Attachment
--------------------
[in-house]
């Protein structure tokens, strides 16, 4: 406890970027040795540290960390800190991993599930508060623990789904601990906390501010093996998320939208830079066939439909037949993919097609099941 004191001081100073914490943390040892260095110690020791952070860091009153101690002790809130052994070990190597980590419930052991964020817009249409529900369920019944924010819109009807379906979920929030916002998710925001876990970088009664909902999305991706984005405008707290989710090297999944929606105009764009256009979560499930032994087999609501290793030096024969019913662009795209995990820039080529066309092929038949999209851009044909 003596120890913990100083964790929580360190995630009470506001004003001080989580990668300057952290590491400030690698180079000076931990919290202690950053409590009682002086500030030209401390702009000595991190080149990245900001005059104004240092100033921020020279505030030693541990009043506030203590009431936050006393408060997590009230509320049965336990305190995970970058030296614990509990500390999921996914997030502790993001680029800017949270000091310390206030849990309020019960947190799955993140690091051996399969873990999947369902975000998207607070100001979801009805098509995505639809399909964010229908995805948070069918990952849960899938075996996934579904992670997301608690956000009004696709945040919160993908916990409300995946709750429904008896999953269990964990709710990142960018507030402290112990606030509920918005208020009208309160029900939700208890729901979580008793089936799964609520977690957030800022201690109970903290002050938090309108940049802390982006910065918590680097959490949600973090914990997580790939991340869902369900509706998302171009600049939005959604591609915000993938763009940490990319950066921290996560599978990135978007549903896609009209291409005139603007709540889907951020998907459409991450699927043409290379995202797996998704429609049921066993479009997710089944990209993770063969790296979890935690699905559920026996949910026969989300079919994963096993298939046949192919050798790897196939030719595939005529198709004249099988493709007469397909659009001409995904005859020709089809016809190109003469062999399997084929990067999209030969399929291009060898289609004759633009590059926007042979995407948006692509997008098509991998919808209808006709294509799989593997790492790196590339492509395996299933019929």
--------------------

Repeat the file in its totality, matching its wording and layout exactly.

[in-house]
């Protein structure tokens, strides 16, 4: 406890970027040795540290960390800190991993599930508060623990789904601990906390501010093996998320939208830079066939439909037949993919097609099941 004191001081100073914490943390040892260095110690020791952070860091009153101690002790809130052994070990190597980590419930052991964020817009249409529900369920019944924010819109009807379906979920929030916002998710925001876990970088009664909902999305991706984005405008707290989710090297999944929606105009764009256009979560499930032994087999609501290793030096024969019913662009795209995990820039080529066309092929038949999209851009044909 003596120890913990100083964790929580360190995630009470506001004003001080989580990668300057952290590491400030690698180079000076931990919290202690950053409590009682002086500030030209401390702009000595991190080149990245900001005059104004240092100033921020020279505030030693541990009043506030203590009431936050006393408060997590009230509320049965336990305190995970970058030296614990509990500390999921996914997030502790993001680029800017949270000091310390206030849990309020019960947190799955993140690091051996399969873990999947369902975000998207607070100001979801009805098509995505639809399909964010229908995805948070069918990952849960899938075996996934579904992670997301608690956000009004696709945040919160993908916990409300995946709750429904008896999953269990964990709710990142960018507030402290112990606030509920918005208020009208309160029900939700208890729901979580008793089936799964609520977690957030800022201690109970903290002050938090309108940049802390982006910065918590680097959490949600973090914990997580790939991340869902369900509706998302171009600049939005959604591609915000993938763009940490990319950066921290996560599978990135978007549903896609009209291409005139603007709540889907951020998907459409991450699927043409290379995202797996998704429609049921066993479009997710089944990209993770063969790296979890935690699905559920026996949910026969989300079919994963096993298939046949192919050798790897196939030719595939005529198709004249099988493709007469397909659009001409995904005859020709089809016809190109003469062999399997084929990067999209030969399929291009060898289609004759633009590059926007042979995407948006692509997008098509991998919808209808006709294509799989593997790492790196590339492509395996299933019929």